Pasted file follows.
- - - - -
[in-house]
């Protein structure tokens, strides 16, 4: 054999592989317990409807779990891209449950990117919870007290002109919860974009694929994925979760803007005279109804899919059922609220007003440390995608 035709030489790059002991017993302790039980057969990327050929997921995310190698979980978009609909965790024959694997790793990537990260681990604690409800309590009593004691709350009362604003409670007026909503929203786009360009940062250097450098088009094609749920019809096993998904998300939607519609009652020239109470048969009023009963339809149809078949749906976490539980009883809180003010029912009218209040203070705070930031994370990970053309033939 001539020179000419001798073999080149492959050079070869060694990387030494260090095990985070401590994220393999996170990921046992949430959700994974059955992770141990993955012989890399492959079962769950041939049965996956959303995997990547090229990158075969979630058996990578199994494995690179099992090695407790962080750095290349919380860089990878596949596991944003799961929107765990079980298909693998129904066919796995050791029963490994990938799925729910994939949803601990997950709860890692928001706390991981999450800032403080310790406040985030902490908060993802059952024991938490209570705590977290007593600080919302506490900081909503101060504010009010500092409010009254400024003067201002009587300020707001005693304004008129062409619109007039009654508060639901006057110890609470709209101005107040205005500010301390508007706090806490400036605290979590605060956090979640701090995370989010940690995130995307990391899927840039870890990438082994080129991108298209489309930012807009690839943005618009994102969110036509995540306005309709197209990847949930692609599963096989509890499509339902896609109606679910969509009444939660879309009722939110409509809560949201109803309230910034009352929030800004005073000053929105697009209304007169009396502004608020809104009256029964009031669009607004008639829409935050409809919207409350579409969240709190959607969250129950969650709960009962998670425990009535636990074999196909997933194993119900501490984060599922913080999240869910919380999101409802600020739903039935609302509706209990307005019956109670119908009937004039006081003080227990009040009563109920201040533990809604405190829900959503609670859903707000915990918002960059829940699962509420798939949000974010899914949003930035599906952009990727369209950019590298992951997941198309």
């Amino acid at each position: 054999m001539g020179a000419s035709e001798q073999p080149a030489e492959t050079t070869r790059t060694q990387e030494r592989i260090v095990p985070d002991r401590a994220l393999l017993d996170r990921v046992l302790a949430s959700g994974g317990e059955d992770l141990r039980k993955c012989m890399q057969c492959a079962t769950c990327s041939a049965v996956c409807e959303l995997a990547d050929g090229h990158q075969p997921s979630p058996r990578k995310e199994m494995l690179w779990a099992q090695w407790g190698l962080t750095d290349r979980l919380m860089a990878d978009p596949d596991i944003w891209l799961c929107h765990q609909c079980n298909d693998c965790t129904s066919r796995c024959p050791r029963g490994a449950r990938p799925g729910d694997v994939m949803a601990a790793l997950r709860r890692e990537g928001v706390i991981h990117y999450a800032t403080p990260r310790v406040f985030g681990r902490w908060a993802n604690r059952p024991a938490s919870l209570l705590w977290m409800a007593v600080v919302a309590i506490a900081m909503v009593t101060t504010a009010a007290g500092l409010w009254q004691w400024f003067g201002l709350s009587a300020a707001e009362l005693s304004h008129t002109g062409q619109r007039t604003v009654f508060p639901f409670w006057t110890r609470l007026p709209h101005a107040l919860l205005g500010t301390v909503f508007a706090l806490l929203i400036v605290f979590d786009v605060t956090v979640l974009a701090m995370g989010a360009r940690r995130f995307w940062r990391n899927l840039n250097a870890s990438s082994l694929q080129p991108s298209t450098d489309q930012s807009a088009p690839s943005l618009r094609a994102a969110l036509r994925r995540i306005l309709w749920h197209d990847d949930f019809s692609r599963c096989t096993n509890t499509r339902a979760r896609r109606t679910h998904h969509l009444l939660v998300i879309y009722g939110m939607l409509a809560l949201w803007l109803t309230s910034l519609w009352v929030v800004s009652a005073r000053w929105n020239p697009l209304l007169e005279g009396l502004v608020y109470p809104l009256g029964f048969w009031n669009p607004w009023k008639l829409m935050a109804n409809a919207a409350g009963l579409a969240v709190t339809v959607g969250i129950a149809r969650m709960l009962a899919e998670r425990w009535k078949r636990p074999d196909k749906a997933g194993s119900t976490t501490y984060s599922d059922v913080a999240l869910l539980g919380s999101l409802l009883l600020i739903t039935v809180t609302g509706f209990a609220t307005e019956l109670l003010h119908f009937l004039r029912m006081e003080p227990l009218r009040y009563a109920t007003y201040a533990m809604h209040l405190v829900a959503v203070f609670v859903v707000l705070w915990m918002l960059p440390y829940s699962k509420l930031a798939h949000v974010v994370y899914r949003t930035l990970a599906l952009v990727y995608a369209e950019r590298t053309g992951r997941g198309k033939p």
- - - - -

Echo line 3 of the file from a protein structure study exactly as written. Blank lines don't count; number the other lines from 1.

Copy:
């Amino acid at each position: 054999m001539g020179a000419s035709e001798q073999p080149a030489e492959t050079t070869r790059t060694q990387e030494r592989i260090v095990p985070d002991r401590a994220l393999l017993d996170r990921v046992l302790a949430s959700g994974g317990e059955d992770l141990r039980k993955c012989m890399q057969c492959a079962t769950c990327s041939a049965v996956c409807e959303l995997a990547d050929g090229h990158q075969p997921s979630p058996r990578k995310e199994m494995l690179w779990a099992q090695w407790g190698l962080t750095d290349r979980l919380m860089a990878d978009p596949d596991i944003w891209l799961c929107h765990q609909c079980n298909d693998c965790t129904s066919r796995c024959p050791r029963g490994a449950r990938p799925g729910d694997v994939m949803a601990a790793l997950r709860r890692e990537g928001v706390i991981h990117y999450a800032t403080p990260r310790v406040f985030g681990r902490w908060a993802n604690r059952p024991a938490s919870l209570l705590w977290m409800a007593v600080v919302a309590i506490a900081m909503v009593t101060t504010a009010a007290g500092l409010w009254q004691w400024f003067g201002l709350s009587a300020a707001e009362l005693s304004h008129t002109g062409q619109r007039t604003v009654f508060p639901f409670w006057t110890r609470l007026p709209h101005a107040l919860l205005g500010t301390v909503f508007a706090l806490l929203i400036v605290f979590d786009v605060t956090v979640l974009a701090m995370g989010a360009r940690r995130f995307w940062r990391n899927l840039n250097a870890s990438s082994l694929q080129p991108s298209t450098d489309q930012s807009a088009p690839s943005l618009r094609a994102a969110l036509r994925r995540i306005l309709w749920h197209d990847d949930f019809s692609r599963c096989t096993n509890t499509r339902a979760r896609r109606t679910h998904h969509l009444l939660v998300i879309y009722g939110m939607l409509a809560l949201w803007l109803t309230s910034l519609w009352v929030v800004s009652a005073r000053w929105n020239p697009l209304l007169e005279g009396l502004v608020y109470p809104l009256g029964f048969w009031n669009p607004w009023k008639l829409m935050a109804n409809a919207a409350g009963l579409a969240v709190t339809v959607g969250i129950a149809r969650m709960l009962a899919e998670r425990w009535k078949r636990p074999d196909k749906a997933g194993s119900t976490t501490y984060s599922d059922v913080a999240l869910l539980g919380s999101l409802l009883l600020i739903t039935v809180t609302g509706f209990a609220t307005e019956l109670l003010h119908f009937l004039r029912m006081e003080p227990l009218r009040y009563a109920t007003y201040a533990m809604h209040l405190v829900a959503v203070f609670v859903v707000l705070w915990m918002l960059p440390y829940s699962k509420l930031a798939h949000v974010v994370y899914r949003t930035l990970a599906l952009v990727y995608a369209e950019r590298t053309g992951r997941g198309k033939p």